The Possible Benefits of Genetically Modified Food
- Genetically modified food can help end the world hunger or change the unequal food distribution around the world.
With the impact of developing technology, food production has outstripped population growth in recent decades. While many parts of the world have seen its positive effects, Africa and some parts of Asia have lagged behind in agricultural productivity. They maintained to be impoverished. Even in countries like India where fundamental foods are plentiful, poverty still causes the problems of access for a large amount of people. In this case, as a possible solution, people suggest to increase the food supply and agricultural incomes as a result of boosting agricultural productivity. But how people can achieve this? Genetically modified food has many possible beneficial applications, the most important of which is the provision of micro nutrient enrichment. The idea advocated here is that genetic engineering is beneficial and there is a moral imperative to enable developing countries to take advantage of these technologies.
- The major benefit of genetic modification in plant biotechnology is that adjustments can be presented more fast and effective, with more specific targeting of desirable characteristics.
Genetic engineering allows the production of higher quality and more desirable food. Also, it allows herbicide tolerance, reduced herbicide applications. It provides resistance to insects, pests, and bacteria. Genetic engineering allows the application of micro nutrient enrichment. It is an application that will help many people with less money and shorter time.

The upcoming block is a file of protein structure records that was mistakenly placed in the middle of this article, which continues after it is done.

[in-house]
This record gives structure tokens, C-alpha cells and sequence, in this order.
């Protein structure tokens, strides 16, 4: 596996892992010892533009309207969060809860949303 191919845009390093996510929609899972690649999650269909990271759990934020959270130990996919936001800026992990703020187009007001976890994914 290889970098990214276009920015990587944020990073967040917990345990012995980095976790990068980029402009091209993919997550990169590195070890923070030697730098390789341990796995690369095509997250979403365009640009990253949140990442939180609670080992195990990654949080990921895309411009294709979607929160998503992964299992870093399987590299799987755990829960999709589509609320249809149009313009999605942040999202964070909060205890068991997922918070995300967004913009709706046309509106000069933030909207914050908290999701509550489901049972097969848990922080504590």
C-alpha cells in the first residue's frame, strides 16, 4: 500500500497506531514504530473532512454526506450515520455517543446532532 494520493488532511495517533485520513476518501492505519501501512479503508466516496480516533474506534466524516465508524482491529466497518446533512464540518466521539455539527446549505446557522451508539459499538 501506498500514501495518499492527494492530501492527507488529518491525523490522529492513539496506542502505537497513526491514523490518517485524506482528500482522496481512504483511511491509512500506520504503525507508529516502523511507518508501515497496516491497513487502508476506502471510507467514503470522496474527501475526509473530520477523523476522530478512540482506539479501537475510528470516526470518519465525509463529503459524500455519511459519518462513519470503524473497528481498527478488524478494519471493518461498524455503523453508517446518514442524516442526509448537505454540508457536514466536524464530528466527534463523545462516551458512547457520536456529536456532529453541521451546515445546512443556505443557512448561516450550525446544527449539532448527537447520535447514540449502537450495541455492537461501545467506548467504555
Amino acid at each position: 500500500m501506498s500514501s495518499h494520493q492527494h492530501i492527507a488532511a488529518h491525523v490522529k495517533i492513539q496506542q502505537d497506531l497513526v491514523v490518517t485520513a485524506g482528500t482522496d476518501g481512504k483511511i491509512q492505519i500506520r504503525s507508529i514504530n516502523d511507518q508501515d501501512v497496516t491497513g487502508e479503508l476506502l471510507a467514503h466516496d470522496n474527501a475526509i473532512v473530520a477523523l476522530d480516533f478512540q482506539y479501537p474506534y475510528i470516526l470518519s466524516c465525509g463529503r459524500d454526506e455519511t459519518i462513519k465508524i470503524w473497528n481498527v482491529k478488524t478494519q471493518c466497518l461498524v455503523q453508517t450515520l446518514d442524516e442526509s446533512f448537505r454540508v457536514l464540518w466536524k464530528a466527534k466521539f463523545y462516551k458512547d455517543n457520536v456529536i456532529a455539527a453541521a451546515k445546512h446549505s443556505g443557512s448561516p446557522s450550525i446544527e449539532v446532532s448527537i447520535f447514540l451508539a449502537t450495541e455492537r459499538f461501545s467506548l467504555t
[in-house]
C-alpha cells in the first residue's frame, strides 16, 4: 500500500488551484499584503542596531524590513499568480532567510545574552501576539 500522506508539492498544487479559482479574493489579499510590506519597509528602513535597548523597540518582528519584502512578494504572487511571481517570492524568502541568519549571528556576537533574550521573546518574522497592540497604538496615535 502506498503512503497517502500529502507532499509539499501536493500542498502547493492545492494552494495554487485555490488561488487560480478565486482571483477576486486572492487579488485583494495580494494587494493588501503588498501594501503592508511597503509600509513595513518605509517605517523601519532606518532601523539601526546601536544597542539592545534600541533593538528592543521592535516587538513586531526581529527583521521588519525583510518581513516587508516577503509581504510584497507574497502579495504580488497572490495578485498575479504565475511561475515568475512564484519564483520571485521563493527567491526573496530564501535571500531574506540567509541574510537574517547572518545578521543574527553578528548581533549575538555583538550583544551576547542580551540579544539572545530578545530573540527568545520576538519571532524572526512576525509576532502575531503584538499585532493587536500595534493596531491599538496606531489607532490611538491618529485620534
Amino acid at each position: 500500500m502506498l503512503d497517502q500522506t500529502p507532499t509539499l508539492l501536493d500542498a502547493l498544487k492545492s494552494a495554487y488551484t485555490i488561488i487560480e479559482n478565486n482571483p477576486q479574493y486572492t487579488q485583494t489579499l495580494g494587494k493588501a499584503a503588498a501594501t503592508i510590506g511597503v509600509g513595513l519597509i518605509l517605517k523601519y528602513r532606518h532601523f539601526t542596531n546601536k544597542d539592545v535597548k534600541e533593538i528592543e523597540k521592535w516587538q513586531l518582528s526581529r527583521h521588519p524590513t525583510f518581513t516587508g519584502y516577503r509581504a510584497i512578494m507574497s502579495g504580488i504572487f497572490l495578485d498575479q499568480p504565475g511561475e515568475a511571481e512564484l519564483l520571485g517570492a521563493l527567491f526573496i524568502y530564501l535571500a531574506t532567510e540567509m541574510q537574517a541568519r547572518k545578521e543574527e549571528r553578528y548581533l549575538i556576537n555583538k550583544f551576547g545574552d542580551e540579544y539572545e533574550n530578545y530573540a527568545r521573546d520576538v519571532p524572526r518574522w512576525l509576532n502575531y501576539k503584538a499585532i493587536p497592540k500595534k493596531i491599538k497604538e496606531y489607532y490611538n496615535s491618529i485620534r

Labeling of Genetically Modified Food
Since 1992, the United States Food and Drug Administration (FDA) has obligated genetically modified food labeling only if the food has a nutritious or food safety characteristic that differs significantly from what customers would assume of that food . Numerous organizations and enterprises already voluntarily label food items to indicate that they do not contain genetically modified ingredients. Mandatory labeling would go even further, requiring that all food products that included any GM component (beyond a certain limit for trace quantities) be labeled as such. More stringent mandatory labeling requirements might include identifying each particular GM component and its extent of presence in the product.
The consumers have a right to know the components that their food contain. Also, voluntary labeling is not enough to inform people about the every GM component. However, the costs of labeling the GM foods would be reflected to consumers. The cost would not to reflected to producers. Nevertheless, mandatory labelin seems like the desirable ethical regulation to be implemented.
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 World Health Organization. 1 May 2014. Available here.
 P. Byrne, D. Pendell, & G. Graff. “Labeling of Genetically Modified Foods”. Colorado State University Food and Nutrition Series|Health. p.1. https://extension.colostate.edu/docs/foodnut/09371.pdf.
 Albert Weale (2010). Ethical arguments relevant to the use of GM crops. , 27(5), 582–587. doi:10.1016/j.nbt.2010.08.013